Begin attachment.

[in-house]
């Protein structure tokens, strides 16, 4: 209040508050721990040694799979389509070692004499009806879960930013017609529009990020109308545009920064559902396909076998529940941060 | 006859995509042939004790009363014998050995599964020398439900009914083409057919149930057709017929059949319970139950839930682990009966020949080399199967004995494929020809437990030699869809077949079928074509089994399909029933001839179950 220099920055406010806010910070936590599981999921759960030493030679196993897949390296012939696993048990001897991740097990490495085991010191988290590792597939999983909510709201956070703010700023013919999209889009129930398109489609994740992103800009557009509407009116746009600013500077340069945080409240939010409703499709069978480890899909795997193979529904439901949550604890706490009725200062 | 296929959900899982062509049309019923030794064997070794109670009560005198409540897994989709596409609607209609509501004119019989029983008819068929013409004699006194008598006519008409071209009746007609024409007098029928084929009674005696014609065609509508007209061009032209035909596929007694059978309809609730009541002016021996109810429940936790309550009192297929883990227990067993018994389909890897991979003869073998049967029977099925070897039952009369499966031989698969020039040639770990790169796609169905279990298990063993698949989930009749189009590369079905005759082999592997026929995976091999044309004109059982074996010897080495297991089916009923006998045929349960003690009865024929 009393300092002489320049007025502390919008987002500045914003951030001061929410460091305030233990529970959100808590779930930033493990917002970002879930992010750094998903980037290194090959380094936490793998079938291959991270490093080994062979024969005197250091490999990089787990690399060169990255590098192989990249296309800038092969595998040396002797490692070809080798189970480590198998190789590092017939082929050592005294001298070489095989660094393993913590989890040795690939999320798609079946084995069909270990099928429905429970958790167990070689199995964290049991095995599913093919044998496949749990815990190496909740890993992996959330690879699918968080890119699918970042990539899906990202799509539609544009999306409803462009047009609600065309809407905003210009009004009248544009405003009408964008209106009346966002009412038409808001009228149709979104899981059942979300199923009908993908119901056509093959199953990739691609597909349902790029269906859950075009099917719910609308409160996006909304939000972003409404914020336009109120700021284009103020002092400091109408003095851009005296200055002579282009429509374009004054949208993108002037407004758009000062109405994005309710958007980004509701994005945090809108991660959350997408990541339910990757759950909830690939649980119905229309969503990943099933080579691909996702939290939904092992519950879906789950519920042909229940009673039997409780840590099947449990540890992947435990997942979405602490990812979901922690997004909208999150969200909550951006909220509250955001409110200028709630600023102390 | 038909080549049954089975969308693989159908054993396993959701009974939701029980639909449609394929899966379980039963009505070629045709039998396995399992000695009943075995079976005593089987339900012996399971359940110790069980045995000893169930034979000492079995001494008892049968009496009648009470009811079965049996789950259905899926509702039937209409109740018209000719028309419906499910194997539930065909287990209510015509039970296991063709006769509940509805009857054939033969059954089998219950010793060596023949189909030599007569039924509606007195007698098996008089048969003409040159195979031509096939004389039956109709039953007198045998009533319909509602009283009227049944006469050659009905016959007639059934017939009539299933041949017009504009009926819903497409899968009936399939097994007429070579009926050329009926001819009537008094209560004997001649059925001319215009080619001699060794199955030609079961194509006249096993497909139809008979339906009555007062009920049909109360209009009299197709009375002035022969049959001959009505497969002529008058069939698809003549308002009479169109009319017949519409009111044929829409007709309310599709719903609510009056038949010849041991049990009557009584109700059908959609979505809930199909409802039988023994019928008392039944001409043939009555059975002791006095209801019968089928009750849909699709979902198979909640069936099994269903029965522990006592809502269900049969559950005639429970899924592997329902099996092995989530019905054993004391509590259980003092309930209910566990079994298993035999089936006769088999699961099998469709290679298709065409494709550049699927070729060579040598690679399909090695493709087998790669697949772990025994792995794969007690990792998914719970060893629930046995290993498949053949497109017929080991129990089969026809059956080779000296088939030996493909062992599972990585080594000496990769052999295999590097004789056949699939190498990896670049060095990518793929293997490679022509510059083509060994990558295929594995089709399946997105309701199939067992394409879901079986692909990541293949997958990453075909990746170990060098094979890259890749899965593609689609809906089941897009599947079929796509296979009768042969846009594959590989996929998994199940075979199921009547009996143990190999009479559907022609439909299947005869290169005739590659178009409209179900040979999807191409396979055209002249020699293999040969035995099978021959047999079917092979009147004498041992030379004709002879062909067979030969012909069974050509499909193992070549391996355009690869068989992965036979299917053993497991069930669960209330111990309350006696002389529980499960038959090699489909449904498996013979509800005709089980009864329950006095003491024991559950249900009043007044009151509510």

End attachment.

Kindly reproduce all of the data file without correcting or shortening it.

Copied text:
[in-house]
């Protein structure tokens, strides 16, 4: 209040508050721990040694799979389509070692004499009806879960930013017609529009990020109308545009920064559902396909076998529940941060 | 006859995509042939004790009363014998050995599964020398439900009914083409057919149930057709017929059949319970139950839930682990009966020949080399199967004995494929020809437990030699869809077949079928074509089994399909029933001839179950 220099920055406010806010910070936590599981999921759960030493030679196993897949390296012939696993048990001897991740097990490495085991010191988290590792597939999983909510709201956070703010700023013919999209889009129930398109489609994740992103800009557009509407009116746009600013500077340069945080409240939010409703499709069978480890899909795997193979529904439901949550604890706490009725200062 | 296929959900899982062509049309019923030794064997070794109670009560005198409540897994989709596409609607209609509501004119019989029983008819068929013409004699006194008598006519008409071209009746007609024409007098029928084929009674005696014609065609509508007209061009032209035909596929007694059978309809609730009541002016021996109810429940936790309550009192297929883990227990067993018994389909890897991979003869073998049967029977099925070897039952009369499966031989698969020039040639770990790169796609169905279990298990063993698949989930009749189009590369079905005759082999592997026929995976091999044309004109059982074996010897080495297991089916009923006998045929349960003690009865024929 009393300092002489320049007025502390919008987002500045914003951030001061929410460091305030233990529970959100808590779930930033493990917002970002879930992010750094998903980037290194090959380094936490793998079938291959991270490093080994062979024969005197250091490999990089787990690399060169990255590098192989990249296309800038092969595998040396002797490692070809080798189970480590198998190789590092017939082929050592005294001298070489095989660094393993913590989890040795690939999320798609079946084995069909270990099928429905429970958790167990070689199995964290049991095995599913093919044998496949749990815990190496909740890993992996959330690879699918968080890119699918970042990539899906990202799509539609544009999306409803462009047009609600065309809407905003210009009004009248544009405003009408964008209106009346966002009412038409808001009228149709979104899981059942979300199923009908993908119901056509093959199953990739691609597909349902790029269906859950075009099917719910609308409160996006909304939000972003409404914020336009109120700021284009103020002092400091109408003095851009005296200055002579282009429509374009004054949208993108002037407004758009000062109405994005309710958007980004509701994005945090809108991660959350997408990541339910990757759950909830690939649980119905229309969503990943099933080579691909996702939290939904092992519950879906789950519920042909229940009673039997409780840590099947449990540890992947435990997942979405602490990812979901922690997004909208999150969200909550951006909220509250955001409110200028709630600023102390 | 038909080549049954089975969308693989159908054993396993959701009974939701029980639909449609394929899966379980039963009505070629045709039998396995399992000695009943075995079976005593089987339900012996399971359940110790069980045995000893169930034979000492079995001494008892049968009496009648009470009811079965049996789950259905899926509702039937209409109740018209000719028309419906499910194997539930065909287990209510015509039970296991063709006769509940509805009857054939033969059954089998219950010793060596023949189909030599007569039924509606007195007698098996008089048969003409040159195979031509096939004389039956109709039953007198045998009533319909509602009283009227049944006469050659009905016959007639059934017939009539299933041949017009504009009926819903497409899968009936399939097994007429070579009926050329009926001819009537008094209560004997001649059925001319215009080619001699060794199955030609079961194509006249096993497909139809008979339906009555007062009920049909109360209009009299197709009375002035022969049959001959009505497969002529008058069939698809003549308002009479169109009319017949519409009111044929829409007709309310599709719903609510009056038949010849041991049990009557009584109700059908959609979505809930199909409802039988023994019928008392039944001409043939009555059975002791006095209801019968089928009750849909699709979902198979909640069936099994269903029965522990006592809502269900049969559950005639429970899924592997329902099996092995989530019905054993004391509590259980003092309930209910566990079994298993035999089936006769088999699961099998469709290679298709065409494709550049699927070729060579040598690679399909090695493709087998790669697949772990025994792995794969007690990792998914719970060893629930046995290993498949053949497109017929080991129990089969026809059956080779000296088939030996493909062992599972990585080594000496990769052999295999590097004789056949699939190498990896670049060095990518793929293997490679022509510059083509060994990558295929594995089709399946997105309701199939067992394409879901079986692909990541293949997958990453075909990746170990060098094979890259890749899965593609689609809906089941897009599947079929796509296979009768042969846009594959590989996929998994199940075979199921009547009996143990190999009479559907022609439909299947005869290169005739590659178009409209179900040979999807191409396979055209002249020699293999040969035995099978021959047999079917092979009147004498041992030379004709002879062909067979030969012909069974050509499909193992070549391996355009690869068989992965036979299917053993497991069930669960209330111990309350006696002389529980499960038959090699489909449904498996013979509800005709089980009864329950006095003491024991559950249900009043007044009151509510």